For years, it's been a burden for some patients to get to the Kern County Public Health Services Department's clinics in outlying regions of the county.

In some cases, patients without transportation must walk a mile down Weedpatch Highway from Arvin to get services. In others, like Mojave, patients must pass through metal detectors in a government building to access care — something not everyone is willing to do.

Amid budget cuts, it has become harder to fully staff clinics across the county on a full-time basis, Kern County Public Health Director Matt Constantine said.

Enter the bus.

The gleaming, $330,000, 40-foot-long behemoth, which came by way of Ohio, boasts two exam rooms, an ADA-compliant bathroom and a sleek, contemporary design.

“This is an exciting new venture for public health,” Constantine said Tuesday while unveiling the new mobile clinic. “What is behind me this afternoon is more than a medical mobile clinic. This represents a significant shift in how Public Health responds to the community.”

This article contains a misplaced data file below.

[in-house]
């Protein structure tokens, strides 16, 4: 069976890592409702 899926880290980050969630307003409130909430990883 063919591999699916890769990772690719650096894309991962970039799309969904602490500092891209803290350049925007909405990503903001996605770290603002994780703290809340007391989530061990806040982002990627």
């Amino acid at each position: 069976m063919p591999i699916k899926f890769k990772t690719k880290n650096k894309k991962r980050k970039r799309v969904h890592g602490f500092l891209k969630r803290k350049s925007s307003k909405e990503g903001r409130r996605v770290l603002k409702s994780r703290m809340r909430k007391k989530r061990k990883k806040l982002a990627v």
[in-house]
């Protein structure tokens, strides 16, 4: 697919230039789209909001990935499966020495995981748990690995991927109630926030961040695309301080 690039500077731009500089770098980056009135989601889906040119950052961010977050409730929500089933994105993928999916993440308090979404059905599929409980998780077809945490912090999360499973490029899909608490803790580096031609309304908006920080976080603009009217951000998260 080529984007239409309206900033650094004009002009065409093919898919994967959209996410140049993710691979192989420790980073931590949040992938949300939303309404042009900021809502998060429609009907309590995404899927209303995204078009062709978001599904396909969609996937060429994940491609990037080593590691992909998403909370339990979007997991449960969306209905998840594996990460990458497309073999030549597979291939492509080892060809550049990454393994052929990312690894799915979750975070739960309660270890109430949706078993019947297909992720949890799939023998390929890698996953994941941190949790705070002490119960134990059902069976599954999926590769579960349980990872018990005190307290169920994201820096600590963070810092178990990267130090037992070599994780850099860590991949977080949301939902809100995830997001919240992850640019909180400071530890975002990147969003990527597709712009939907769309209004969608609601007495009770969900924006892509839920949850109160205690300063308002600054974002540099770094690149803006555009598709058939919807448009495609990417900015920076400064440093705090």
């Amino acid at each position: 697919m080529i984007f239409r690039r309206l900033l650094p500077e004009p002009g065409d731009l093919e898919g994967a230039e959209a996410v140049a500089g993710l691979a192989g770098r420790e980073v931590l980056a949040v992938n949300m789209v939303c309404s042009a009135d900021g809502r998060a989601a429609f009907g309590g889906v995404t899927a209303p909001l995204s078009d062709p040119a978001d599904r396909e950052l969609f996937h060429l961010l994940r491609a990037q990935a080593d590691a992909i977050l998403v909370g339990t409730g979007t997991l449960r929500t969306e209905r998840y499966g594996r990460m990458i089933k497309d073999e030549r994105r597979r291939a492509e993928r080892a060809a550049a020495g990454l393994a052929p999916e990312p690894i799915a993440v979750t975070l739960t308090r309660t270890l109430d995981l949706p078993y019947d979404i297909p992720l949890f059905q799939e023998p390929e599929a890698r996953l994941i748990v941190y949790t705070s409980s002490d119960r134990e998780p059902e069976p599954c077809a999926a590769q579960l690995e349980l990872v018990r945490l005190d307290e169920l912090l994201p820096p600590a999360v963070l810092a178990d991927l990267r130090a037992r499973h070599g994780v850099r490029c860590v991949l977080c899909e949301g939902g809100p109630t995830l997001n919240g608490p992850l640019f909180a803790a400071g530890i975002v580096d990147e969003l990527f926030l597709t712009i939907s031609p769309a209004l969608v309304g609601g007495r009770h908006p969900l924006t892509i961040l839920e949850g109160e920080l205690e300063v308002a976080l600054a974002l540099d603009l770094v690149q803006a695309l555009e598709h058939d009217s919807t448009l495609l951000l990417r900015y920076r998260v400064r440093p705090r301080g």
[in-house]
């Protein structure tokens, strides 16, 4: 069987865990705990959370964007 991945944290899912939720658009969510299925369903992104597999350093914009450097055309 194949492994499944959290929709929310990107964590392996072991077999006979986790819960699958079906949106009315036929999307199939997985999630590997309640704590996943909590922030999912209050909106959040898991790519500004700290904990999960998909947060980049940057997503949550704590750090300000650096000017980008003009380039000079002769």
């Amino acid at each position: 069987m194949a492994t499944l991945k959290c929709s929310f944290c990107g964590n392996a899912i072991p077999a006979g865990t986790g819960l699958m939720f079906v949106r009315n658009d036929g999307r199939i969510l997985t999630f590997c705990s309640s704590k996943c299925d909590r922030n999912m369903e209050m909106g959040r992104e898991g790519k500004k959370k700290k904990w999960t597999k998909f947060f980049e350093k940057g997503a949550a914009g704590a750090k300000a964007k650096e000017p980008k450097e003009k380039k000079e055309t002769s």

The bus will serve as a mobile clinic for public health staff to take to rural outlying towns like Shafter, Lake Isabella, Ridgecrest, Mojave, Arvin, Lamont, Wasco and Taft to supplement existing brick-and-mortar facilities.

Services provided will include immunizations, tuberculosis testing and reproductive care services, among other things.

“It will make it much easier to obtain services,” Kern County Assistant Public Health Director Brynn Carrigan said. “We realize that our brick-and-mortar clinics aren’t necessarily the most convenient locations. Families sometimes have to walk down very busy streets for miles with their strollers in order to get to our services, and now we’ll be in much more conveniently located areas.”

It also frees up resources because it alleviates the need for the department to have full-time nurse practitioners stationed at every clinic around the clock, Constantine said. 

And in the event of a catastrophe that requires a public health response — like the 2016 Erskine Fire, for example — it can be transformed into a mobile command center with a wifi internet connection and real-time patient data.

The mobile clinic will be operational and coming to outlying communities by June.

Harold Pierce covers education and health for The Californian. He can be reached at 661-395-7404. Follow him on Twitter @RoldyPierce

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